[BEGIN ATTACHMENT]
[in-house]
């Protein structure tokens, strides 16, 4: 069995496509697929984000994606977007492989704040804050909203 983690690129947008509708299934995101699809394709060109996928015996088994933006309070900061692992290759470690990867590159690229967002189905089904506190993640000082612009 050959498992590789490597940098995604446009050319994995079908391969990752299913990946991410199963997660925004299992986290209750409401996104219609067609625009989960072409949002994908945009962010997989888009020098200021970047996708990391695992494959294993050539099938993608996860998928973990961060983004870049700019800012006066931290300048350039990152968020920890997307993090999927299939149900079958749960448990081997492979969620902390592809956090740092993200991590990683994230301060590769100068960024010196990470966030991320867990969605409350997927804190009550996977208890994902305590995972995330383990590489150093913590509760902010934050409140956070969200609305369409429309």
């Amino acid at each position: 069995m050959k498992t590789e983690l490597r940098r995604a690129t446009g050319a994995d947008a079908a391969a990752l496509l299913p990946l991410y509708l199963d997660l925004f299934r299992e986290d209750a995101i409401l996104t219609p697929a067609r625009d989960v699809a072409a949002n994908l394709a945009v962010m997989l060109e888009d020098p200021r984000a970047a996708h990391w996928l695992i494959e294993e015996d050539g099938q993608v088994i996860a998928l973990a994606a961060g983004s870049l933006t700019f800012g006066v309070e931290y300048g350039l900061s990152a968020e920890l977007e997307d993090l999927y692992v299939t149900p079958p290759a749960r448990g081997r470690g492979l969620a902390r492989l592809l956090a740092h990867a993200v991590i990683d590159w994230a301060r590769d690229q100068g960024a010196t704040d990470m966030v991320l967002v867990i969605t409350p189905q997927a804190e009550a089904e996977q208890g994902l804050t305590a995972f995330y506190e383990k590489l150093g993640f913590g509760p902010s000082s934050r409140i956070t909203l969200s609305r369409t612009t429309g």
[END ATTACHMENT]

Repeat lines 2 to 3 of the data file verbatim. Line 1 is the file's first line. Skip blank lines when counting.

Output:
């Protein structure tokens, strides 16, 4: 069995496509697929984000994606977007492989704040804050909203 983690690129947008509708299934995101699809394709060109996928015996088994933006309070900061692992290759470690990867590159690229967002189905089904506190993640000082612009 050959498992590789490597940098995604446009050319994995079908391969990752299913990946991410199963997660925004299992986290209750409401996104219609067609625009989960072409949002994908945009962010997989888009020098200021970047996708990391695992494959294993050539099938993608996860998928973990961060983004870049700019800012006066931290300048350039990152968020920890997307993090999927299939149900079958749960448990081997492979969620902390592809956090740092993200991590990683994230301060590769100068960024010196990470966030991320867990969605409350997927804190009550996977208890994902305590995972995330383990590489150093913590509760902010934050409140956070969200609305369409429309």
């Amino acid at each position: 069995m050959k498992t590789e983690l490597r940098r995604a690129t446009g050319a994995d947008a079908a391969a990752l496509l299913p990946l991410y509708l199963d997660l925004f299934r299992e986290d209750a995101i409401l996104t219609p697929a067609r625009d989960v699809a072409a949002n994908l394709a945009v962010m997989l060109e888009d020098p200021r984000a970047a996708h990391w996928l695992i494959e294993e015996d050539g099938q993608v088994i996860a998928l973990a994606a961060g983004s870049l933006t700019f800012g006066v309070e931290y300048g350039l900061s990152a968020e920890l977007e997307d993090l999927y692992v299939t149900p079958p290759a749960r448990g081997r470690g492979l969620a902390r492989l592809l956090a740092h990867a993200v991590i990683d590159w994230a301060r590769d690229q100068g960024a010196t704040d990470m966030v991320l967002v867990i969605t409350p189905q997927a804190e009550a089904e996977q208890g994902l804050t305590a995972f995330y506190e383990k590489l150093g993640f913590g509760p902010s000082s934050r409140i956070t909203l969200s609305r369409t612009t429309g």